The Leon Levy Foundation is a private New York City-based grantmaking foundation created from the estate of hedge fund manager Leon Levy. It makes grants to Jewish causes, New York-based institutions, neuroscience research, and in support of archeological ventures. It also has a “human rights” portfolio that makes grants to left-of-center organizations that support looser immigration laws and legal abortion.
Leon Levy’s Career and Interests
The foundation was formed from the estate of Leon Levy, a hedge fund manager who helped to pioneer the use of the leveraged buyout to purchase and then restructure companies with distressed assets. Levy’s father, Jerome, was a dry goods merchant who was an amateur economist and investor. Jerome Levy predicted the stock market crash of 1929 and deleveraged, making a substantial profit. His son Leon, who began investing at 13 with $200, became chief research analyst of Oppenheimer Funds when it was first formed. Later becoming co-managing partner, he would sell Oppenheimer Funds for more than $120 billion. With business partner Jack Nash, Levy then founded Odyssey Partners, which was valued at more than $3 billion when it was dissolved in 1997. 
Levy died in 2003. By the time of his death, he had already given away several hundred million dollars, including large gifts to Bard College, New York’s Metropolitan Museum of Art, and archeological publications and research at Harvard University. 
Levy was an enthusiastic amateur archeologist and, with his wife Shelby White, amassed one of the world’s finest private collections of ancient artifacts. Levy and White were criticized by some archeologists who accused them of having looted ancient sites and spirited artifacts out of the countries in which they were found. In 2005, the Italian government opened an investigation into several artifacts from the Levy-White collection, and a New York University archeology professor resigned from NYU’s Center for Ancient Studies over its acceptance of a $200 million grant from the Leon Levy Foundation. 
White later returned 10 pieces to the Italian government, while maintaining that the artifacts had been purchased legitimately. She was not charged with any criminal activity.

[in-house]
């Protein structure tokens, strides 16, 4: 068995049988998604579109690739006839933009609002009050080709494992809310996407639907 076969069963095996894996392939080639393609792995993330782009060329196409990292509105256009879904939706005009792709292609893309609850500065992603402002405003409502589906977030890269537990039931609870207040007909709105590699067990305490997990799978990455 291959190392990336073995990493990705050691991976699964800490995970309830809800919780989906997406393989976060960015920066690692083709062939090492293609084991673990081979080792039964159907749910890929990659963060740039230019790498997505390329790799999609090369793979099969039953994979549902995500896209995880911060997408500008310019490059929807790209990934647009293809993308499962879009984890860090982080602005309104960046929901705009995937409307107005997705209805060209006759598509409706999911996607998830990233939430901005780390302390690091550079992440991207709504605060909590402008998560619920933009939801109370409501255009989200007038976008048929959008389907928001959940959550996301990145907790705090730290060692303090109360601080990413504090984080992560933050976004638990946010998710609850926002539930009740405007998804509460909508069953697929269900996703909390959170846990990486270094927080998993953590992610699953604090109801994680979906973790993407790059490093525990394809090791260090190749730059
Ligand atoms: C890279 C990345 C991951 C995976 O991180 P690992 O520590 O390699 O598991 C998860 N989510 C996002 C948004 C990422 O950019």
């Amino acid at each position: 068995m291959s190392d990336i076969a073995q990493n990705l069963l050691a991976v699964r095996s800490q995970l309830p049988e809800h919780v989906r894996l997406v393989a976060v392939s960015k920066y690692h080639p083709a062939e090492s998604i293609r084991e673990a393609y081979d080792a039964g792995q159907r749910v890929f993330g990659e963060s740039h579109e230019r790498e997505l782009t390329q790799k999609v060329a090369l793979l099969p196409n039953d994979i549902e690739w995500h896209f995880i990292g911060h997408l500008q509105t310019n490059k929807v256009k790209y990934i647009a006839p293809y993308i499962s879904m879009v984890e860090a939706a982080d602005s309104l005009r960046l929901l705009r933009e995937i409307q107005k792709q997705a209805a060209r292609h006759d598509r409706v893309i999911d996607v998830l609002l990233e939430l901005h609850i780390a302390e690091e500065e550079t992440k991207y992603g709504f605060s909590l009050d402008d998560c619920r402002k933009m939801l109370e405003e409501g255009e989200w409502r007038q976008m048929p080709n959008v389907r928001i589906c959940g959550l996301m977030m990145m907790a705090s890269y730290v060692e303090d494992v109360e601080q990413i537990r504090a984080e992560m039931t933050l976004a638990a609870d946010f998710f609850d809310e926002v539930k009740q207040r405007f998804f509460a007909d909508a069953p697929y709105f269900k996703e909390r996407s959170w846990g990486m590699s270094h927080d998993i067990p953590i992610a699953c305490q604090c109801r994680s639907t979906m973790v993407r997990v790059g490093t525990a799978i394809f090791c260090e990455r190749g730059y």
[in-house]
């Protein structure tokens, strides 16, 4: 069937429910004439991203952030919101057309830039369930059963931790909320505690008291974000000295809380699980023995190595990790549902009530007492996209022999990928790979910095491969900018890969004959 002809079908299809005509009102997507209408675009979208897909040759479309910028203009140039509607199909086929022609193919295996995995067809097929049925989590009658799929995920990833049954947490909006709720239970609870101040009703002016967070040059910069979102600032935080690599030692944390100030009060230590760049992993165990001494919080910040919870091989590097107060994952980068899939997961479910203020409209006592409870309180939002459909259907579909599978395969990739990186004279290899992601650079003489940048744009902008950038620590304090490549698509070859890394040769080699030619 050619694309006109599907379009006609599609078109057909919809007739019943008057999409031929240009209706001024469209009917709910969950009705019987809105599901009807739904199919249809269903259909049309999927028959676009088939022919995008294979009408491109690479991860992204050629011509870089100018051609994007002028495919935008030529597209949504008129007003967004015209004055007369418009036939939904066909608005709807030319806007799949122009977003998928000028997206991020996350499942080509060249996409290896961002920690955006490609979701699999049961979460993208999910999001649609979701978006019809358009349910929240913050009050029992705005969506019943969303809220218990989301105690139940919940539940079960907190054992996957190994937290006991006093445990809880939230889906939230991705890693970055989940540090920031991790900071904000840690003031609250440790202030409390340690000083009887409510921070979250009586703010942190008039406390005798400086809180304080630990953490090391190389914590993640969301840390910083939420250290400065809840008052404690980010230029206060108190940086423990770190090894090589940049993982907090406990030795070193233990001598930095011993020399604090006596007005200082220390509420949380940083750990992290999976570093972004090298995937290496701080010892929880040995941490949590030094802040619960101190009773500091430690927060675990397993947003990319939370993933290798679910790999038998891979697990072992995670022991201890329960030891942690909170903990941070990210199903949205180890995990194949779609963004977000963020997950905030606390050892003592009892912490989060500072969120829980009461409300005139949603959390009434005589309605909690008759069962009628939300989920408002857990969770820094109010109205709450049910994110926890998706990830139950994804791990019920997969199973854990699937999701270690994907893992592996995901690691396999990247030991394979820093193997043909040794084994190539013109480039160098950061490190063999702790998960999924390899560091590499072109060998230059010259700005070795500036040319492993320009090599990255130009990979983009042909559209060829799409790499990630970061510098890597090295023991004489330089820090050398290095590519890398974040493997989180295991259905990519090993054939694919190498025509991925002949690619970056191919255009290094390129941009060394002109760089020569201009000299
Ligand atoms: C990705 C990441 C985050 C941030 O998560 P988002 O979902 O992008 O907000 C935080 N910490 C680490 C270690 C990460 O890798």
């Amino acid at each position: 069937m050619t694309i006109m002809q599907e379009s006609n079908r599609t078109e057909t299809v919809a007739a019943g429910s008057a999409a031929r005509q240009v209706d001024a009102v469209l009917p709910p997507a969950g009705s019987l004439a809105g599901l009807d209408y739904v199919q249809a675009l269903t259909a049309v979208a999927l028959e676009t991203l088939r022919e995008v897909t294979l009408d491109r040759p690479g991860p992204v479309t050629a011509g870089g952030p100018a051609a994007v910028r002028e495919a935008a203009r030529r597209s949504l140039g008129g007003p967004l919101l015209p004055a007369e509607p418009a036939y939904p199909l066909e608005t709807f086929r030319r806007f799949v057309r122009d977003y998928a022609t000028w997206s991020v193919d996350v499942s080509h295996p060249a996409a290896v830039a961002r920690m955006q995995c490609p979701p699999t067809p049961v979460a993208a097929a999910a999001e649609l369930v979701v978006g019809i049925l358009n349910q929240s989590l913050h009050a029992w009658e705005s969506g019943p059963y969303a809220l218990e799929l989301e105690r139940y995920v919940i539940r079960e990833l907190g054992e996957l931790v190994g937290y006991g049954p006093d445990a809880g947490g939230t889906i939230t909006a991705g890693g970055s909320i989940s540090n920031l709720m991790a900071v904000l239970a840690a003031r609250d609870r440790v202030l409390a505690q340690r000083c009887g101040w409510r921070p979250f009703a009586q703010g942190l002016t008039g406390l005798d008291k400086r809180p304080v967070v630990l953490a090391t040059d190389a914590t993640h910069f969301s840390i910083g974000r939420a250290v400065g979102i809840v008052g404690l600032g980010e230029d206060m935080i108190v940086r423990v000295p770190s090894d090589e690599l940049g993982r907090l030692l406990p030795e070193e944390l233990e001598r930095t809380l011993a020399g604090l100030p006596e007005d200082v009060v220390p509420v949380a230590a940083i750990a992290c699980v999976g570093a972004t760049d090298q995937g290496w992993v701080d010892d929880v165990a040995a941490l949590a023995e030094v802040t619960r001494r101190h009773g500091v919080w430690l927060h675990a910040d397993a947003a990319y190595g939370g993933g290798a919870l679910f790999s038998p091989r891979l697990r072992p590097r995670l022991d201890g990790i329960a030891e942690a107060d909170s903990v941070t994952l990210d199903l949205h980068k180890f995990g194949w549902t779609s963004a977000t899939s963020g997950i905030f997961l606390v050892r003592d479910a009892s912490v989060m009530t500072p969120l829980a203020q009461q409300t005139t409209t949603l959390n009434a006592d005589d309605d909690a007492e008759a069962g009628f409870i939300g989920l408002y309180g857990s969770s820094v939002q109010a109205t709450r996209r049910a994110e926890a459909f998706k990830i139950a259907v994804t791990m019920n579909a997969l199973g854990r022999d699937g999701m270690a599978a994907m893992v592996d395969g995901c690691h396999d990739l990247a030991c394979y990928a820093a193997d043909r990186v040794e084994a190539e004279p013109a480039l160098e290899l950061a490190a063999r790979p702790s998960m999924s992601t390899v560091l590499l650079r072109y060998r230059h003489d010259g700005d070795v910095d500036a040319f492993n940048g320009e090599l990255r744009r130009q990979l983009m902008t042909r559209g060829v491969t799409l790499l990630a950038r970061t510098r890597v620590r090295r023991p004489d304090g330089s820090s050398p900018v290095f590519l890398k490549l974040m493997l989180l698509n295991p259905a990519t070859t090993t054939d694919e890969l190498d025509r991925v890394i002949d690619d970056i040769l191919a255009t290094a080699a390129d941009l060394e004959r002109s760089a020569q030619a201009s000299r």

The foundation’s grantmaking program reflects Levy’s interests and is mostly focused on organizations in or around New York City. 
The foundation supports a number of left-of-center advocacy groups, especially those working on issues relating to immigration and abortion. It regularly supports the Center for Reproductive Rights, funding litigation that seeks to roll back restrictions on abortion passed by U.S. states.  It annually supports both Planned Parenthood Federation of America, the largest abortion provider in the United States, and its local chapter, Planned Parenthood of New York City.  The foundation has given more than $10 million over the past decade to the American Civil Liberties Union, in part to support programs that litigate in support of abortion rights and against legal restrictions on abortion. 
The foundation is a major annual supporter (including $500,000 each year in 2016 and 2017) of the Immigrant Justice Corps, which trains attorneys to represent people before U.S. immigration courts, as well as to mount broader legal challenges to U.S. immigration laws and policy. 
Reflecting its donor’s interest, the foundation has an extensive giving program related to archeology and historical research about the ancient world. In addition to archeological programs at NYU, the foundation has supported the Leon Levy Expedition to Ashkelon, an ancient seaport site in Israel that dates back to the Neolithic age. Results of the excavations, which took place over the course of more than two decades, have been displayed at the Semitic Museum at Harvard University, also a grantee of the foundation.  The foundation is a longtime supporter of projects memorializing Jewish culture, including the Jewish Museum in New York City and the Leon Levy Dead Sea Scrolls Digital Library, a project that digitizes and compiles ancient Biblical manuscripts found in Israel in 1947. 
The foundation has given extensively to cultural institutions in and around New York City. It gave $3.25 million to the Brooklyn Public Library—then the largest grant the system had ever received—to build an “information commons” in its main branch that allowed patrons to conduct Internet research, search digitized databases, and edit video audio files.  It supported the director of the Brooklyn Museum with a $5 million endowment grant.  It is a regular, longtime supporter of botanical gardens in the Bronx and Brooklyn.  The foundation also was among the seed funders of The City, an online nonprofit news outlet covering local news in New York City and the surrounding region, launched in the spring of 2019 with $10 million in philanthropic funding. 
Levy’s widow, Shelby White, was founding trustee of the Leon Levy Foundation.  The foundation’s president and CFO is Robert F. Goldrich, previously a senior policy advisor in the administration of former New York City Mayor Michael Bloomberg (I, later D).